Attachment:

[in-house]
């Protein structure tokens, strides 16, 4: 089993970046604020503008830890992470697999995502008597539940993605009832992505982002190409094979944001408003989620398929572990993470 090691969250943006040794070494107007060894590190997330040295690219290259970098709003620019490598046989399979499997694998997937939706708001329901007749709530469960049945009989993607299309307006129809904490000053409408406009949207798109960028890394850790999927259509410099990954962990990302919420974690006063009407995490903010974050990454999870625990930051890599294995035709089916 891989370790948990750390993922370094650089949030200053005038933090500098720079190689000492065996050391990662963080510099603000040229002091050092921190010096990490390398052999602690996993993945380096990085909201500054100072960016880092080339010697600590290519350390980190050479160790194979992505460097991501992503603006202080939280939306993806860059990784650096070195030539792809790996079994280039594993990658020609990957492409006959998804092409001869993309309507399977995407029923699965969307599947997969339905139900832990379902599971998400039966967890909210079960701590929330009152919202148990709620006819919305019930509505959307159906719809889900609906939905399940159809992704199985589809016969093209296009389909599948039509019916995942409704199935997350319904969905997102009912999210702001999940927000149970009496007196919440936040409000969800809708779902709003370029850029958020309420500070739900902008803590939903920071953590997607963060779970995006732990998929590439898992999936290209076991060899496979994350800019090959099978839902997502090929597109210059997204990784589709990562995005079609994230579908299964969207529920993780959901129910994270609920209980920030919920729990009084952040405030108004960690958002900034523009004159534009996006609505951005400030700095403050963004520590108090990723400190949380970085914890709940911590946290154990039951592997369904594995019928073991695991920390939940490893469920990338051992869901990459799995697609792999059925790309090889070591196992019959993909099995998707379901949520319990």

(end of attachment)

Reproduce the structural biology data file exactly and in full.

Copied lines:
[in-house]
């Protein structure tokens, strides 16, 4: 089993970046604020503008830890992470697999995502008597539940993605009832992505982002190409094979944001408003989620398929572990993470 090691969250943006040794070494107007060894590190997330040295690219290259970098709003620019490598046989399979499997694998997937939706708001329901007749709530469960049945009989993607299309307006129809904490000053409408406009949207798109960028890394850790999927259509410099990954962990990302919420974690006063009407995490903010974050990454999870625990930051890599294995035709089916 891989370790948990750390993922370094650089949030200053005038933090500098720079190689000492065996050391990662963080510099603000040229002091050092921190010096990490390398052999602690996993993945380096990085909201500054100072960016880092080339010697600590290519350390980190050479160790194979992505460097991501992503603006202080939280939306993806860059990784650096070195030539792809790996079994280039594993990658020609990957492409006959998804092409001869993309309507399977995407029923699965969307599947997969339905139900832990379902599971998400039966967890909210079960701590929330009152919202148990709620006819919305019930509505959307159906719809889900609906939905399940159809992704199985589809016969093209296009389909599948039509019916995942409704199935997350319904969905997102009912999210702001999940927000149970009496007196919440936040409000969800809708779902709003370029850029958020309420500070739900902008803590939903920071953590997607963060779970995006732990998929590439898992999936290209076991060899496979994350800019090959099978839902997502090929597109210059997204990784589709990562995005079609994230579908299964969207529920993780959901129910994270609920209980920030919920729990009084952040405030108004960690958002900034523009004159534009996006609505951005400030700095403050963004520590108090990723400190949380970085914890709940911590946290154990039951592997369904594995019928073991695991920390939940490893469920990338051992869901990459799995697609792999059925790309090889070591196992019959993909099995998707379901949520319990």